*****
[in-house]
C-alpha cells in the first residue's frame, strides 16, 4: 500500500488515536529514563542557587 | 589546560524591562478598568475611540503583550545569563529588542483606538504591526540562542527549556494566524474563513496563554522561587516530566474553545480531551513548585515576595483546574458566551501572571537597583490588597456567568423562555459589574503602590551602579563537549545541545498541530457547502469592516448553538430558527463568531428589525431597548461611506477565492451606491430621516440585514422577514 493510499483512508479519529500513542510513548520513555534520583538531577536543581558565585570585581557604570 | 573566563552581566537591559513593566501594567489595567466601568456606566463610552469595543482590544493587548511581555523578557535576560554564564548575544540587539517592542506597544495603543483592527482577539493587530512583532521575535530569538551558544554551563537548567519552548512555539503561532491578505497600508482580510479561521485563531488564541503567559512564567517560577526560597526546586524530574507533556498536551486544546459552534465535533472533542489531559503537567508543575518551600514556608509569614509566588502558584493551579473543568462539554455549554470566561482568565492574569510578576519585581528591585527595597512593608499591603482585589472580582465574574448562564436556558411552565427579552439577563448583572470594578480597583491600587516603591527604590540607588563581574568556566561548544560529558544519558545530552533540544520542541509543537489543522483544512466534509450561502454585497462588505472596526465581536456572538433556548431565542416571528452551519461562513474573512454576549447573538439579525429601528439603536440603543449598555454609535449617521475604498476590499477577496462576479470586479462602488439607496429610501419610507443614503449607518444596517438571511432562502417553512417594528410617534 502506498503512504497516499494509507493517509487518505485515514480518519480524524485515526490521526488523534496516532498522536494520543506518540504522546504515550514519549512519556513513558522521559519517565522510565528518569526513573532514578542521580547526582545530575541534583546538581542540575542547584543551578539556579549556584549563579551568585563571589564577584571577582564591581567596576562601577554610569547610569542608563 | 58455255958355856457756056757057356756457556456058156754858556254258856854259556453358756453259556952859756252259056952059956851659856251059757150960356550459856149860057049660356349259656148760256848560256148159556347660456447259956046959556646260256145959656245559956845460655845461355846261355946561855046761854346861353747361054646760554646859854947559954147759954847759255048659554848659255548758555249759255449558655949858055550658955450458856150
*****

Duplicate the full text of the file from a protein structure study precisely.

[in-house]
C-alpha cells in the first residue's frame, strides 16, 4: 500500500488515536529514563542557587 | 589546560524591562478598568475611540503583550545569563529588542483606538504591526540562542527549556494566524474563513496563554522561587516530566474553545480531551513548585515576595483546574458566551501572571537597583490588597456567568423562555459589574503602590551602579563537549545541545498541530457547502469592516448553538430558527463568531428589525431597548461611506477565492451606491430621516440585514422577514 493510499483512508479519529500513542510513548520513555534520583538531577536543581558565585570585581557604570 | 573566563552581566537591559513593566501594567489595567466601568456606566463610552469595543482590544493587548511581555523578557535576560554564564548575544540587539517592542506597544495603543483592527482577539493587530512583532521575535530569538551558544554551563537548567519552548512555539503561532491578505497600508482580510479561521485563531488564541503567559512564567517560577526560597526546586524530574507533556498536551486544546459552534465535533472533542489531559503537567508543575518551600514556608509569614509566588502558584493551579473543568462539554455549554470566561482568565492574569510578576519585581528591585527595597512593608499591603482585589472580582465574574448562564436556558411552565427579552439577563448583572470594578480597583491600587516603591527604590540607588563581574568556566561548544560529558544519558545530552533540544520542541509543537489543522483544512466534509450561502454585497462588505472596526465581536456572538433556548431565542416571528452551519461562513474573512454576549447573538439579525429601528439603536440603543449598555454609535449617521475604498476590499477577496462576479470586479462602488439607496429610501419610507443614503449607518444596517438571511432562502417553512417594528410617534 502506498503512504497516499494509507493517509487518505485515514480518519480524524485515526490521526488523534496516532498522536494520543506518540504522546504515550514519549512519556513513558522521559519517565522510565528518569526513573532514578542521580547526582545530575541534583546538581542540575542547584543551578539556579549556584549563579551568585563571589564577584571577582564591581567596576562601577554610569547610569542608563 | 58455255958355856457756056757057356756457556456058156754858556254258856854259556453358756453259556952859756252259056952059956851659856251059757150960356550459856149860057049660356349259656148760256848560256148159556347660456447259956046959556646260256145959656245559956845460655845461355846261355946561855046761854346861353747361054646760554646859854947559954147759954847759255048659554848659255548758555249759255449558655949858055550658955450458856150